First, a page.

In its papers, the Trump Foundation shrugged these allegations off, saying that Mr. Trump’s hotel paid $185 — ”plus interest” — to the foundation “as compensation for the fair rental value of the painting.” According to the papers, the Trump National Golf Course also reimbursed the foundation for the payment it made to Mr. Greenberg.
But the foundation was also used to curry political favor, the suit contends, and during the 2016 race, it became a virtual wing of Mr. Trump’s campaign. Emails show that Mr. Trump’s former campaign manager, Corey Lewandowski, often directed its expenditures, even though charity groups are explicitly prohibited from political activities.
One of the chief accusations in the suit is that the Trump Foundation raised $2.8 million at a 2016 Iowa political fund-raiser for military veterans. At the time, Mr. Trump skipped a Republican debate to attend the event, which he then used to skewer his opponents and celebrate his own accomplishments.
The Trump Foundation claimed in its papers that Mr. Trump, like all political candidates, had a “right to raise money for charity and attend charity events.” Alan S. Futerfas, a lawyer for the foundation, said that even if Mr. Trump enhanced his political standing by attending the event, that was not illegal.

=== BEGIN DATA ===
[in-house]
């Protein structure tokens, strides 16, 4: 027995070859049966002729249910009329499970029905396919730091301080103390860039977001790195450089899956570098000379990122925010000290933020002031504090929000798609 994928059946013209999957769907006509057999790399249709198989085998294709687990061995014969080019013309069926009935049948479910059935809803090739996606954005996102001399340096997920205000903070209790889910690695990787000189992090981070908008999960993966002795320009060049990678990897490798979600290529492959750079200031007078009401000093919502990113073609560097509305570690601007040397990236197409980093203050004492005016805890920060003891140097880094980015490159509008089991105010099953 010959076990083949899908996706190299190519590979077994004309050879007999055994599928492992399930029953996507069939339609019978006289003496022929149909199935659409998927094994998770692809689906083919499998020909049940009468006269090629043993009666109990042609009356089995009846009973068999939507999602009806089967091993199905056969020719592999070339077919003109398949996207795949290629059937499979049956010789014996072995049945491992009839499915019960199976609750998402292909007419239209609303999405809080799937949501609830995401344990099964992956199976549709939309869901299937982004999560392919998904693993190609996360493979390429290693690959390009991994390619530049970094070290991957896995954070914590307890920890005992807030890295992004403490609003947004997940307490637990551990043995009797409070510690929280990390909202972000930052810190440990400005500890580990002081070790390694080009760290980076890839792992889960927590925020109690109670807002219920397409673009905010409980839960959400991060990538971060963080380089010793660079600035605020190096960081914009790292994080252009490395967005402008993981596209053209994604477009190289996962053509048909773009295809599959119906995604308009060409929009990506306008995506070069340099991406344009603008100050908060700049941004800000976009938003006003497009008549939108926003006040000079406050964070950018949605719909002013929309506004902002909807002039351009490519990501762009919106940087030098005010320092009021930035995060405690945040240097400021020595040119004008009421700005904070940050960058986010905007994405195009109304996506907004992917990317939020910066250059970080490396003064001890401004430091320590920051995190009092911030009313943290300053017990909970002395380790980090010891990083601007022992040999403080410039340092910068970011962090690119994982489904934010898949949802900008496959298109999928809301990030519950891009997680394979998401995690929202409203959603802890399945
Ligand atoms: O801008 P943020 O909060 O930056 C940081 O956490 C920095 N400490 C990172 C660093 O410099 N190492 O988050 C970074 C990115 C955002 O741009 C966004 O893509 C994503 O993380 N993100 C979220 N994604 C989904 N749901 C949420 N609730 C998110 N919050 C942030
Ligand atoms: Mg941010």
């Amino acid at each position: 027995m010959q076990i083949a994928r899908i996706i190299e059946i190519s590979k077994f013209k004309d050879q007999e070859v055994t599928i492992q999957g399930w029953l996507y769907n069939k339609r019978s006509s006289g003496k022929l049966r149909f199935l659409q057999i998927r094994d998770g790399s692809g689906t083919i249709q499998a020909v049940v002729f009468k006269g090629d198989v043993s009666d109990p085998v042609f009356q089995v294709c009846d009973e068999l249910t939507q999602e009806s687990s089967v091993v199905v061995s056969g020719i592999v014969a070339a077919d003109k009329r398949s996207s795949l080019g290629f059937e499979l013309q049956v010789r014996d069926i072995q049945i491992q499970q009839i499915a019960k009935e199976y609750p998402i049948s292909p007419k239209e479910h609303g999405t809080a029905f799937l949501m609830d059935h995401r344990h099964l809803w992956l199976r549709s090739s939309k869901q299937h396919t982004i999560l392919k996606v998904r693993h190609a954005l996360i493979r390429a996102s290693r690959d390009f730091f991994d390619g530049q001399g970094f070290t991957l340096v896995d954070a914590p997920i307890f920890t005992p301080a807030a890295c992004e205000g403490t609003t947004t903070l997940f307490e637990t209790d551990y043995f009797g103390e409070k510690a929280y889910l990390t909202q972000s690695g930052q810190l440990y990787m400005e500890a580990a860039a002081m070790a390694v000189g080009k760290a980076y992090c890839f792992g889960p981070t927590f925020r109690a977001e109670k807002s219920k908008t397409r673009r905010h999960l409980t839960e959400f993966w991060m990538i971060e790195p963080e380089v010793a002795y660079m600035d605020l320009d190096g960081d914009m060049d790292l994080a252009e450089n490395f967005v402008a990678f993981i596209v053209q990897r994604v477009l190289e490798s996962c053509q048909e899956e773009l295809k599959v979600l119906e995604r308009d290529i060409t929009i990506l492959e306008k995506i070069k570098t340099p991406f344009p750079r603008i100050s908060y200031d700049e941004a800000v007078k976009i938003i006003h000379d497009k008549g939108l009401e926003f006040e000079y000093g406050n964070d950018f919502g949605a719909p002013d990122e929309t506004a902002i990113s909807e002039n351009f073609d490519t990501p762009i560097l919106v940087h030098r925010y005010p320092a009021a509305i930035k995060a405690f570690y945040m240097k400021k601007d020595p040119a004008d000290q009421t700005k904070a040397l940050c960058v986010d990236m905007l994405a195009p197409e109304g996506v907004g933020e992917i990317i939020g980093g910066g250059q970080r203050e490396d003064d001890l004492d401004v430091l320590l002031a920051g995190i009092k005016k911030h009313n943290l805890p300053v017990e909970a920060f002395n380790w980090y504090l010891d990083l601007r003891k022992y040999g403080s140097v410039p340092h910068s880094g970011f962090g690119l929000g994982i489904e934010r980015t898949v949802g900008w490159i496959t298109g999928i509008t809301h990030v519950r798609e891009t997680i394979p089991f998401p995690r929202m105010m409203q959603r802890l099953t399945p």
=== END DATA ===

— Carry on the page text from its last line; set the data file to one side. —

“Our common experience as Americans informs us that candidates routinely support and raise money for charitable causes,” the papers said. “Donations made at the suggestion of candidates are neither uncommon nor unlawful.”
In a statement on Friday morning, Amy Spitalnick, a spokeswoman for the attorney general’s office, said it would continue “holding Trump and his associates accountable for their flagrant violations of New York law.”
“As our lawsuit detailed, the Trump Foundation functioned as a personal piggy bank to serve Trump’s business and political interests,” the statement said.